This article deals with CSS Selectors – one of the most common and important design components of a web page. In order to apply styles selectively to different elements of a page, we use CSS Selectors. Different kinds of CSS selectors have different priorities and attributes, and this article elaborates the same for several of the basic selectors.

Many of the selectors mentioned in this article are specifically part of the CSS3 and are, therefore, only available in modern browsers. So let’s start to list them out:

1. Star symbol

The star symbol will target (select) every single element on the page. Developers will use this trick to zero out the padding and margin.

margin: 0;
padding: 0;

I would advise you to never use this in production code since it adds too much weight on the browser, and sometimes, unnecessary elements are also affected.
The star (*) can also be used with child selectors.

#container div * {
border: 1px solid black;

This will target every single element that is a child of the #container div.

2. “id” selector

Hash symbol (#) to a selector allows us to target by id.

#container {
width: 960px;
margin: auto;

3. “class” selector

dot symbol(.) to a selector allows us to target by class.


.success {
color: green;

The difference between ids and classes is that
i. Classes are used when you want your styling to apply to a group of elements.
ii. Ids are used to find a needle-in-a-haystack, and to style only that specific element.

4. “descendant” selector

This is to be more specific with your selectors. For example, instead of targeting all anchor tags, what if you need to target only the anchors which are within an unordered list? This is how you use a descendant selector:

li a {
text-decoration: none;

To target all the anchor elements on a page:

a {
text-decoration: none;

5. pseudo-class

pseudo-class is a keyword added to selectors that specify a special state of the element to be selected.

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The “:link” pseudo-class, for example, is to target all anchors tags which are yet to be clicked on.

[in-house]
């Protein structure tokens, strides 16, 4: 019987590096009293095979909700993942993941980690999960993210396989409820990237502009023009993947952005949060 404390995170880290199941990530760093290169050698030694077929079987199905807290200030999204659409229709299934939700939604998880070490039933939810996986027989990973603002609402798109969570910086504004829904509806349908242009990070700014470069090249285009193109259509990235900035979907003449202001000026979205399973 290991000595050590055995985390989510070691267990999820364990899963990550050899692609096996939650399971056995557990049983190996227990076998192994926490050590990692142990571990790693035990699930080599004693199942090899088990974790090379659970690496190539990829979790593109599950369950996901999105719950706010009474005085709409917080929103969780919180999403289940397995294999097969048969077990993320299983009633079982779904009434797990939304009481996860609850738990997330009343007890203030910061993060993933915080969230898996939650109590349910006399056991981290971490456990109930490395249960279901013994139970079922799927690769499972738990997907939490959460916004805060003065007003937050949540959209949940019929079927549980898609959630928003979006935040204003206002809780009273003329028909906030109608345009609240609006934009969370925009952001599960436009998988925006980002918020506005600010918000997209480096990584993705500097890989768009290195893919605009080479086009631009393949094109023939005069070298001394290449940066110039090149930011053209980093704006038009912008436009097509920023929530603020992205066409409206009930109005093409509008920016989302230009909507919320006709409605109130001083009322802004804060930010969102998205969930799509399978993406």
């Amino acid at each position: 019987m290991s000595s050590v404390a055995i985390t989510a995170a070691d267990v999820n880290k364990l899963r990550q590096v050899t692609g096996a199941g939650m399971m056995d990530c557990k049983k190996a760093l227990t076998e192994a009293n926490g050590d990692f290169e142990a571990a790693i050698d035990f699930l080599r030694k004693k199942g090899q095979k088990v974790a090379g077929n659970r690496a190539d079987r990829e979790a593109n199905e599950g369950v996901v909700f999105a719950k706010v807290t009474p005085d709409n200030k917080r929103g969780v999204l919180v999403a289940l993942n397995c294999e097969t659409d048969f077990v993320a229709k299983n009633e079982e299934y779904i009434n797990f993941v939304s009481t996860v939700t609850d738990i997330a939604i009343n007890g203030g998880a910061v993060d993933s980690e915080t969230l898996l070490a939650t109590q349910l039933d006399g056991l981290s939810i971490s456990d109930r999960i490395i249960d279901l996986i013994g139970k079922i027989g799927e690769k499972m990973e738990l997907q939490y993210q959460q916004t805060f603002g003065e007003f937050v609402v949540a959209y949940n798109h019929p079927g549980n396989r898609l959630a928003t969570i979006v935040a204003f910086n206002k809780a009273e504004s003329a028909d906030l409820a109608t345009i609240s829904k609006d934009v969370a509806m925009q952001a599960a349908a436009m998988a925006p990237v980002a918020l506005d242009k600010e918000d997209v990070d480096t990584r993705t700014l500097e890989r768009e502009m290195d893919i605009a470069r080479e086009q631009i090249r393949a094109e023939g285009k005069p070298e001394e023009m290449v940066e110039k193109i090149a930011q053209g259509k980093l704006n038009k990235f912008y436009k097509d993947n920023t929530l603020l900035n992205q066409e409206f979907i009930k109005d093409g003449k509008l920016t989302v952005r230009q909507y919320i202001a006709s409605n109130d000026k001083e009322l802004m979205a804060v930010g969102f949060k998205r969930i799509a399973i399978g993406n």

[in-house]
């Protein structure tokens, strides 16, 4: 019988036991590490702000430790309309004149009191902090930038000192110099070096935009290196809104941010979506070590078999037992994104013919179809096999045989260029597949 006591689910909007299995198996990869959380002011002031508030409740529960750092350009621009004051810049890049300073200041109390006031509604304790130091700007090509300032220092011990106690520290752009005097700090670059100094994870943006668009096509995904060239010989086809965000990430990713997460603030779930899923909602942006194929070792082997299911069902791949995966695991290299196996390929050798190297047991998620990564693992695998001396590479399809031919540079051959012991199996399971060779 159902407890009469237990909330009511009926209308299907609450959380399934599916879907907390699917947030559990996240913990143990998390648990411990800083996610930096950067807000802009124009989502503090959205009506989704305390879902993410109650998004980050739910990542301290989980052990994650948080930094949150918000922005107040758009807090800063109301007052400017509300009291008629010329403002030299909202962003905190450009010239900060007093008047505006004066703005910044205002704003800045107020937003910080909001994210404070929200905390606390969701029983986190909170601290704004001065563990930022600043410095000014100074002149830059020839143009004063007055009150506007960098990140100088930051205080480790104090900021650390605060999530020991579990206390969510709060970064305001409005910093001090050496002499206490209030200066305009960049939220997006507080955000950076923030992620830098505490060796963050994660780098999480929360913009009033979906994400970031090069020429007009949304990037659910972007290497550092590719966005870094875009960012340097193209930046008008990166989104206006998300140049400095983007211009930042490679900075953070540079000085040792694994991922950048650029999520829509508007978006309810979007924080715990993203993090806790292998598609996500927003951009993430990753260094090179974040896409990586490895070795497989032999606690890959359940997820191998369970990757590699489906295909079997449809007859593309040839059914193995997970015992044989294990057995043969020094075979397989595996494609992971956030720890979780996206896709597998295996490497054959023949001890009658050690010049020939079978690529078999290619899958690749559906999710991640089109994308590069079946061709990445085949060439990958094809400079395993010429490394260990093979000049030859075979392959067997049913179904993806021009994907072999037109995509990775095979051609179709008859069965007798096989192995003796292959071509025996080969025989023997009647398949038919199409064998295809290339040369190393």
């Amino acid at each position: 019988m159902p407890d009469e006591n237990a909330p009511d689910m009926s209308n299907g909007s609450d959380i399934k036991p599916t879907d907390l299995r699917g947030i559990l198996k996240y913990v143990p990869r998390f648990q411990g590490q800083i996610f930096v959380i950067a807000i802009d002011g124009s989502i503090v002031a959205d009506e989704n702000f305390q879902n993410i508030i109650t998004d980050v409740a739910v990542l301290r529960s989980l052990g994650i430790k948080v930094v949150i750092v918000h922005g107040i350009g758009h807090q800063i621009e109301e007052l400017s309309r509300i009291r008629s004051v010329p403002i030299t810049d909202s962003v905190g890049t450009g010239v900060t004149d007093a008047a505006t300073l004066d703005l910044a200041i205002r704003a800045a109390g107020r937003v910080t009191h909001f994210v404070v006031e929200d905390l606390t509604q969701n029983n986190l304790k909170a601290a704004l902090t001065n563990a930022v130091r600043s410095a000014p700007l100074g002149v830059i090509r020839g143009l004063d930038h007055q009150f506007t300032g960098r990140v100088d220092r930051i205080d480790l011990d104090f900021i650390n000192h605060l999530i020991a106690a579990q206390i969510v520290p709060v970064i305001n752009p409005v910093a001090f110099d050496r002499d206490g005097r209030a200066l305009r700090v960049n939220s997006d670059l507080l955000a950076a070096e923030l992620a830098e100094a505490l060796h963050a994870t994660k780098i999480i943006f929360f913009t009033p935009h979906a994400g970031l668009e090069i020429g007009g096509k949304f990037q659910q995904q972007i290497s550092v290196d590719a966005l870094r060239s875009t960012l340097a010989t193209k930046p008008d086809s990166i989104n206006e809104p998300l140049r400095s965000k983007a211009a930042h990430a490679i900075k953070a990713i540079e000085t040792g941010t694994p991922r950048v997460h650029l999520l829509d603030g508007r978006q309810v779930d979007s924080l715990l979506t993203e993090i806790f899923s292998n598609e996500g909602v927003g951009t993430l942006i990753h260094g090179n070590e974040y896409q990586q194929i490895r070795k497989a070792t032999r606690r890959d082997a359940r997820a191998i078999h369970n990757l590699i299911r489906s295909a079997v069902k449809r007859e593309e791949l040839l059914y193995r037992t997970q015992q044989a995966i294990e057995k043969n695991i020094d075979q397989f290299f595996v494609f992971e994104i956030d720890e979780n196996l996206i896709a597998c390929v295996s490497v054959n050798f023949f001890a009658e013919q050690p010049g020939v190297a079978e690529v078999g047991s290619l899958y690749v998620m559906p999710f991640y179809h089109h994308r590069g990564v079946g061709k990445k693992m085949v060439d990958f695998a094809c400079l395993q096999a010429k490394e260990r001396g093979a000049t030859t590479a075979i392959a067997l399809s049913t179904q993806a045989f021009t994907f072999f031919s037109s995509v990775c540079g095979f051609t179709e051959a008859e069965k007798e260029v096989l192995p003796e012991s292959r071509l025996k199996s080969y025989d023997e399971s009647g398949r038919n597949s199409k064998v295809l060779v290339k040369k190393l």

a:link { color: green; }

The “:visited” pseudo class, which, as you would expect, allows us to apply specific styling to only the anchor tags on the page which have been clicked on, or visited.


a:visted { color: purple; }

List of other pseudo-class:


6. Adjacent selector

ul + p {
color: blue;

In this example, only the element that is immediately preceded by the parent element is selected. Which means, in this case, only the first paragraph after each ul will have red text.

7. Attributes selector

To select the anchor tags that have a title attribute,

a[title] {
color: blue;

a[href="http://agira.com"] {
color: #1f6053; /* agira green */

The above will style all anchor tags which link to http://agira.com, and they will receive green color.

a[href*="agira"] {
color: #1f6053; /* agira green */

The star designates that the proceeding value must appear somewhere in the attribute’s value.
Use ^ and $ to reference the beginning and end of a string respectively.

a[href^="http"] {
background: blue;
padding-left: 10px;

To select Ending with specific string,

a[href$=".jpg"] {
background: blue;
padding-left: 10px;

All of the various image types will select

a[href$=".gif"] {
color: green;

8. A pseudo-element is composed of two colons “::”

To target the First Letter of a Paragraph

p::first-letter {
float: left;
font-size: 24px;
font-weight: bold;
font-family: roboto;
padding-right: 2px;

To target the First Line of a Paragraph

p::first-line {
font-weight: bold;
font-size: 14px;

These are the basic CSS selectors that are used in style sheets. More advanced selectors will be discussed in the next blog.